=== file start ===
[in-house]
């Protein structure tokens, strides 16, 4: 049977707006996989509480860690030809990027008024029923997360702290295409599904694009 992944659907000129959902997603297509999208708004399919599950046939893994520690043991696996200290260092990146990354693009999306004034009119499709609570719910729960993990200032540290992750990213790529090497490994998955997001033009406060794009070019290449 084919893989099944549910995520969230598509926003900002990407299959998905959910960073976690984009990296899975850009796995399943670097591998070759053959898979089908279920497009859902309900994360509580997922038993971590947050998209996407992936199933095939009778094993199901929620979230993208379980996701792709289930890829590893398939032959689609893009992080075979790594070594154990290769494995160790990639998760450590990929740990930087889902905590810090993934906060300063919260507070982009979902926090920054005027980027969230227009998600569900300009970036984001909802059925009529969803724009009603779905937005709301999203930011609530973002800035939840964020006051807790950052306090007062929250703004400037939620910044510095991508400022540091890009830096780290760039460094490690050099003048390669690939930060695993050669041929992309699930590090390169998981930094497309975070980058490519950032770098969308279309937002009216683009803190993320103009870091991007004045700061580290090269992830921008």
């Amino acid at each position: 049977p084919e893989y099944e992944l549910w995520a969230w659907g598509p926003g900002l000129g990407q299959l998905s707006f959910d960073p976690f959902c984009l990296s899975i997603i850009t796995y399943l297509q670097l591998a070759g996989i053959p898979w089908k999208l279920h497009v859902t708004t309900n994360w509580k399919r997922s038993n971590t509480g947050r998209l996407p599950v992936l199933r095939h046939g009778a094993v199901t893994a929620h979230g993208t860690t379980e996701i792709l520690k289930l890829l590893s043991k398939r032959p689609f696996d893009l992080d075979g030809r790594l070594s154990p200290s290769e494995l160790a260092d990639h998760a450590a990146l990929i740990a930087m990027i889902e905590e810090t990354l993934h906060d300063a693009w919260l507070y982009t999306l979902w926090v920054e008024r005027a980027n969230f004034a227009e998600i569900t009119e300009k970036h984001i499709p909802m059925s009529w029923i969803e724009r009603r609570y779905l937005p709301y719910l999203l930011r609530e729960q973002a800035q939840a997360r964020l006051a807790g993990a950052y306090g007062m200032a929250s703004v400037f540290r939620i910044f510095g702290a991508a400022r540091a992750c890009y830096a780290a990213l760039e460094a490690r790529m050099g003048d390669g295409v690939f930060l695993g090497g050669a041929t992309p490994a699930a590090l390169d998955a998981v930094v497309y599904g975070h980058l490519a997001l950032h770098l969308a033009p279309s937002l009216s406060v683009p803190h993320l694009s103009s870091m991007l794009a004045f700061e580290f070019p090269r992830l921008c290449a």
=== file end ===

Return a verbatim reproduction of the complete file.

[in-house]
């Protein structure tokens, strides 16, 4: 049977707006996989509480860690030809990027008024029923997360702290295409599904694009 992944659907000129959902997603297509999208708004399919599950046939893994520690043991696996200290260092990146990354693009999306004034009119499709609570719910729960993990200032540290992750990213790529090497490994998955997001033009406060794009070019290449 084919893989099944549910995520969230598509926003900002990407299959998905959910960073976690984009990296899975850009796995399943670097591998070759053959898979089908279920497009859902309900994360509580997922038993971590947050998209996407992936199933095939009778094993199901929620979230993208379980996701792709289930890829590893398939032959689609893009992080075979790594070594154990290769494995160790990639998760450590990929740990930087889902905590810090993934906060300063919260507070982009979902926090920054005027980027969230227009998600569900300009970036984001909802059925009529969803724009009603779905937005709301999203930011609530973002800035939840964020006051807790950052306090007062929250703004400037939620910044510095991508400022540091890009830096780290760039460094490690050099003048390669690939930060695993050669041929992309699930590090390169998981930094497309975070980058490519950032770098969308279309937002009216683009803190993320103009870091991007004045700061580290090269992830921008």
């Amino acid at each position: 049977p084919e893989y099944e992944l549910w995520a969230w659907g598509p926003g900002l000129g990407q299959l998905s707006f959910d960073p976690f959902c984009l990296s899975i997603i850009t796995y399943l297509q670097l591998a070759g996989i053959p898979w089908k999208l279920h497009v859902t708004t309900n994360w509580k399919r997922s038993n971590t509480g947050r998209l996407p599950v992936l199933r095939h046939g009778a094993v199901t893994a929620h979230g993208t860690t379980e996701i792709l520690k289930l890829l590893s043991k398939r032959p689609f696996d893009l992080d075979g030809r790594l070594s154990p200290s290769e494995l160790a260092d990639h998760a450590a990146l990929i740990a930087m990027i889902e905590e810090t990354l993934h906060d300063a693009w919260l507070y982009t999306l979902w926090v920054e008024r005027a980027n969230f004034a227009e998600i569900t009119e300009k970036h984001i499709p909802m059925s009529w029923i969803e724009r009603r609570y779905l937005p709301y719910l999203l930011r609530e729960q973002a800035q939840a997360r964020l006051a807790g993990a950052y306090g007062m200032a929250s703004v400037f540290r939620i910044f510095g702290a991508a400022r540091a992750c890009y830096a780290a990213l760039e460094a490690r790529m050099g003048d390669g295409v690939f930060l695993g090497g050669a041929t992309p490994a699930a590090l390169d998955a998981v930094v497309y599904g975070h980058l490519a997001l950032h770098l969308a033009p279309s937002l009216s406060v683009p803190h993320l694009s103009s870091m991007l794009a004045f700061e580290f070019p090269r992830l921008c290449a």